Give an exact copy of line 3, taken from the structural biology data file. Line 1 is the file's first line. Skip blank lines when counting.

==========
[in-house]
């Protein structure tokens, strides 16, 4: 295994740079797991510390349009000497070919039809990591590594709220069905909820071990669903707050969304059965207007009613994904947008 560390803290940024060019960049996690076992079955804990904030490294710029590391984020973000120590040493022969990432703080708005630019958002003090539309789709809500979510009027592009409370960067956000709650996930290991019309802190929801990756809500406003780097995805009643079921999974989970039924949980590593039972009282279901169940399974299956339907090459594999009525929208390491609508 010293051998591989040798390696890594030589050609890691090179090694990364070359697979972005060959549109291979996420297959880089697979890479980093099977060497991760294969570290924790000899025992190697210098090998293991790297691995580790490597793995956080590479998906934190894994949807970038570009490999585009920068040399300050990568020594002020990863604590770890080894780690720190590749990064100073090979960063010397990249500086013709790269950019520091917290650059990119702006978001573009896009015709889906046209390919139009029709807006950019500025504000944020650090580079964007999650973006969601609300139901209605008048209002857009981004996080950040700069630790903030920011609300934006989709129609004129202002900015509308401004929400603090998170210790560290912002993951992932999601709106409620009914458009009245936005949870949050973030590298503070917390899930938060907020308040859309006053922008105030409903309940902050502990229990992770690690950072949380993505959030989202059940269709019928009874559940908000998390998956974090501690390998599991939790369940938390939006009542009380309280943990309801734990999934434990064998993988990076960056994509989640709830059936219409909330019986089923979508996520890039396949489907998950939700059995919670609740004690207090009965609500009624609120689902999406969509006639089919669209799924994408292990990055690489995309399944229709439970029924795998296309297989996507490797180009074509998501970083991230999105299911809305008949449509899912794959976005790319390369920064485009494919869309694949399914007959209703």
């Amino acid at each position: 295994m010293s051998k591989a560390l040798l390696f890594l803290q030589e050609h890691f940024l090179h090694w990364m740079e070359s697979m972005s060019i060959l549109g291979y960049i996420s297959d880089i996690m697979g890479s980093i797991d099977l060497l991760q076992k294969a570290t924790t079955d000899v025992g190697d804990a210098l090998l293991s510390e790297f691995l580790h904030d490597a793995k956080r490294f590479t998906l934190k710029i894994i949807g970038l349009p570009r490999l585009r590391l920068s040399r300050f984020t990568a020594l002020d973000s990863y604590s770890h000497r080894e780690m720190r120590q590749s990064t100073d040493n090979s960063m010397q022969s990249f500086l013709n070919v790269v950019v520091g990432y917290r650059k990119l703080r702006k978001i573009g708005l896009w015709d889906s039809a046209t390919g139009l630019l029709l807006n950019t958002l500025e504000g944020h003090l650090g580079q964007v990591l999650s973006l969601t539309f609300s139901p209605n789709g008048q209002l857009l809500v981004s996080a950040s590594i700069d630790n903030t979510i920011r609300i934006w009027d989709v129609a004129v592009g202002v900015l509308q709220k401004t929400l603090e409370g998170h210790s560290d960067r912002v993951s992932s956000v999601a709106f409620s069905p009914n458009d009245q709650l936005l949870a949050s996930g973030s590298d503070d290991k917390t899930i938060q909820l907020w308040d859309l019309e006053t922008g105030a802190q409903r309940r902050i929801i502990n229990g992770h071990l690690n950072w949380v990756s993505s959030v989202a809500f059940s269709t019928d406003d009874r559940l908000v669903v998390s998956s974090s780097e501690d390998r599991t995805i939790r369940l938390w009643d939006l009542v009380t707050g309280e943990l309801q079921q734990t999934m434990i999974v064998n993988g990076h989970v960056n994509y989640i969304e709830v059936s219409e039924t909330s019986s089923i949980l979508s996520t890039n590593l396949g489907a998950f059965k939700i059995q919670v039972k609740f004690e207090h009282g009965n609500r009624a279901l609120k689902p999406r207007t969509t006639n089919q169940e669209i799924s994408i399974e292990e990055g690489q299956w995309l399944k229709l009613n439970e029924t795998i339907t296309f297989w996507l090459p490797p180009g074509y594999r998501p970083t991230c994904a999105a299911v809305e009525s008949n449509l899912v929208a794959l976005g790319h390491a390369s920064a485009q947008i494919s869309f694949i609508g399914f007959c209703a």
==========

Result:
């Amino acid at each position: 295994m010293s051998k591989a560390l040798l390696f890594l803290q030589e050609h890691f940024l090179h090694w990364m740079e070359s697979m972005s060019i060959l549109g291979y960049i996420s297959d880089i996690m697979g890479s980093i797991d099977l060497l991760q076992k294969a570290t924790t079955d000899v025992g190697d804990a210098l090998l293991s510390e790297f691995l580790h904030d490597a793995k956080r490294f590479t998906l934190k710029i894994i949807g970038l349009p570009r490999l585009r590391l920068s040399r300050f984020t990568a020594l002020d973000s990863y604590s770890h000497r080894e780690m720190r120590q590749s990064t100073d040493n090979s960063m010397q022969s990249f500086l013709n070919v790269v950019v520091g990432y917290r650059k990119l703080r702006k978001i573009g708005l896009w015709d889906s039809a046209t390919g139009l630019l029709l807006n950019t958002l500025e504000g944020h003090l650090g580079q964007v990591l999650s973006l969601t539309f609300s139901p209605n789709g008048q209002l857009l809500v981004s996080a950040s590594i700069d630790n903030t979510i920011r609300i934006w009027d989709v129609a004129v592009g202002v900015l509308q709220k401004t929400l603090e409370g998170h210790s560290d960067r912002v993951s992932s956000v999601a709106f409620s069905p009914n458009d009245q709650l936005l949870a949050s996930g973030s590298d503070d290991k917390t899930i938060q909820l907020w308040d859309l019309e006053t922008g105030a802190q409903r309940r902050i929801i502990n229990g992770h071990l690690n950072w949380v990756s993505s959030v989202a809500f059940s269709t019928d406003d009874r559940l908000v669903v998390s998956s974090s780097e501690d390998r599991t995805i939790r369940l938390w009643d939006l009542v009380t707050g309280e943990l309801q079921q734990t999934m434990i999974v064998n993988g990076h989970v960056n994509y989640i969304e709830v059936s219409e039924t909330s019986s089923i949980l979508s996520t890039n590593l396949g489907a998950f059965k939700i059995q919670v039972k609740f004690e207090h009282g009965n609500r009624a279901l609120k689902p999406r207007t969509t006639n089919q169940e669209i799924s994408i399974e292990e990055g690489q299956w995309l399944k229709l009613n439970e029924t795998i339907t296309f297989w996507l090459p490797p180009g074509y594999r998501p970083t991230c994904a999105a299911v809305e009525s008949n449509l899912v929208a794959l976005g790319h390491a390369s920064a485009q947008i494919s869309f694949i609508g399914f007959c209703a």